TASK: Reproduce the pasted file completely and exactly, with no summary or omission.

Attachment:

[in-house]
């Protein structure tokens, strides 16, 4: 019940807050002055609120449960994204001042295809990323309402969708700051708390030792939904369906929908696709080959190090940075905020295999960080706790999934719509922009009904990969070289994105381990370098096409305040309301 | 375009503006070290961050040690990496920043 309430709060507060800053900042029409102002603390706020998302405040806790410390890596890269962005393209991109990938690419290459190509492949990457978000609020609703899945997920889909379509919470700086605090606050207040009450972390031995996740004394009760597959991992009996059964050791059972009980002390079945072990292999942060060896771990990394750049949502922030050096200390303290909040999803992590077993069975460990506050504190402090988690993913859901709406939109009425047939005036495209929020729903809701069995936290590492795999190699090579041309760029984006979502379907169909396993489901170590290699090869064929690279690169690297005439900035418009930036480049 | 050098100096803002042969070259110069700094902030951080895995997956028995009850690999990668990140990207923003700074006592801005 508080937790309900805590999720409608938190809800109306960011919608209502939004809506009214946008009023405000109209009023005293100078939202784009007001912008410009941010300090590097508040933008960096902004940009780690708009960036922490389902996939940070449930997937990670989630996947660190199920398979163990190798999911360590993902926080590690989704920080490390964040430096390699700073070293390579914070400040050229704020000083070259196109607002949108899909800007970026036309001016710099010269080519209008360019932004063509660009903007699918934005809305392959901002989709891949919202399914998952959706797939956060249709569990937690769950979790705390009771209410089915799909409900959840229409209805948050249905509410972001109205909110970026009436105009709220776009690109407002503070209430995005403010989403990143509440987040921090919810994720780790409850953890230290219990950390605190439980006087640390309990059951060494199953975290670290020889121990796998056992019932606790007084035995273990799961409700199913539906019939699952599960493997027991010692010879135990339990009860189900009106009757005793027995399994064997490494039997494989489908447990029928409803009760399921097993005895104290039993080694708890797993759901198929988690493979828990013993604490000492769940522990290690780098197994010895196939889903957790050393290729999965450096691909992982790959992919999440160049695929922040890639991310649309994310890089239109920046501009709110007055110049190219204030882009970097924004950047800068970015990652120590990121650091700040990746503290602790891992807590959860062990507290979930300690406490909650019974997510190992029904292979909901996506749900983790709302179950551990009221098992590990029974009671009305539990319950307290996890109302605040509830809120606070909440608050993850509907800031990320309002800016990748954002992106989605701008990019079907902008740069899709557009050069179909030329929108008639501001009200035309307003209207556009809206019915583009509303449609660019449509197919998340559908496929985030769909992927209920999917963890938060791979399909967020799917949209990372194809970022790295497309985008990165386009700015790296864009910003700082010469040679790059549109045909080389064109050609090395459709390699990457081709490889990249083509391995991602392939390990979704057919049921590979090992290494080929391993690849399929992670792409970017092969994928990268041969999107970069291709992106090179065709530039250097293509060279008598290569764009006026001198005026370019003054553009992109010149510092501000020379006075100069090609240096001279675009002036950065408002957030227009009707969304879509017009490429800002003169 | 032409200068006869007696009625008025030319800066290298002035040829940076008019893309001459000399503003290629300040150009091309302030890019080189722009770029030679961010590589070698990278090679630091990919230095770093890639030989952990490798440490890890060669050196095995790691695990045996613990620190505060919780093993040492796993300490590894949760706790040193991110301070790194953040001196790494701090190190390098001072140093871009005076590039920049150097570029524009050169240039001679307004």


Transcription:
[in-house]
């Protein structure tokens, strides 16, 4: 019940807050002055609120449960994204001042295809990323309402969708700051708390030792939904369906929908696709080959190090940075905020295999960080706790999934719509922009009904990969070289994105381990370098096409305040309301 | 375009503006070290961050040690990496920043 309430709060507060800053900042029409102002603390706020998302405040806790410390890596890269962005393209991109990938690419290459190509492949990457978000609020609703899945997920889909379509919470700086605090606050207040009450972390031995996740004394009760597959991992009996059964050791059972009980002390079945072990292999942060060896771990990394750049949502922030050096200390303290909040999803992590077993069975460990506050504190402090988690993913859901709406939109009425047939005036495209929020729903809701069995936290590492795999190699090579041309760029984006979502379907169909396993489901170590290699090869064929690279690169690297005439900035418009930036480049 | 050098100096803002042969070259110069700094902030951080895995997956028995009850690999990668990140990207923003700074006592801005 508080937790309900805590999720409608938190809800109306960011919608209502939004809506009214946008009023405000109209009023005293100078939202784009007001912008410009941010300090590097508040933008960096902004940009780690708009960036922490389902996939940070449930997937990670989630996947660190199920398979163990190798999911360590993902926080590690989704920080490390964040430096390699700073070293390579914070400040050229704020000083070259196109607002949108899909800007970026036309001016710099010269080519209008360019932004063509660009903007699918934005809305392959901002989709891949919202399914998952959706797939956060249709569990937690769950979790705390009771209410089915799909409900959840229409209805948050249905509410972001109205909110970026009436105009709220776009690109407002503070209430995005403010989403990143509440987040921090919810994720780790409850953890230290219990950390605190439980006087640390309990059951060494199953975290670290020889121990796998056992019932606790007084035995273990799961409700199913539906019939699952599960493997027991010692010879135990339990009860189900009106009757005793027995399994064997490494039997494989489908447990029928409803009760399921097993005895104290039993080694708890797993759901198929988690493979828990013993604490000492769940522990290690780098197994010895196939889903957790050393290729999965450096691909992982790959992919999440160049695929922040890639991310649309994310890089239109920046501009709110007055110049190219204030882009970097924004950047800068970015990652120590990121650091700040990746503290602790891992807590959860062990507290979930300690406490909650019974997510190992029904292979909901996506749900983790709302179950551990009221098992590990029974009671009305539990319950307290996890109302605040509830809120606070909440608050993850509907800031990320309002800016990748954002992106989605701008990019079907902008740069899709557009050069179909030329929108008639501001009200035309307003209207556009809206019915583009509303449609660019449509197919998340559908496929985030769909992927209920999917963890938060791979399909967020799917949209990372194809970022790295497309985008990165386009700015790296864009910003700082010469040679790059549109045909080389064109050609090395459709390699990457081709490889990249083509391995991602392939390990979704057919049921590979090992290494080929391993690849399929992670792409970017092969994928990268041969999107970069291709992106090179065709530039250097293509060279008598290569764009006026001198005026370019003054553009992109010149510092501000020379006075100069090609240096001279675009002036950065408002957030227009009707969304879509017009490429800002003169 | 032409200068006869007696009625008025030319800066290298002035040829940076008019893309001459000399503003290629300040150009091309302030890019080189722009770029030679961010590589070698990278090679630091990919230095770093890639030989952990490798440490890890060669050196095995790691695990045996613990620190505060919780093993040492796993300490590894949760706790040193991110301070790194953040001196790494701090190190390098001072140093871009005076590039920049150097570029524009050169240039001679307004």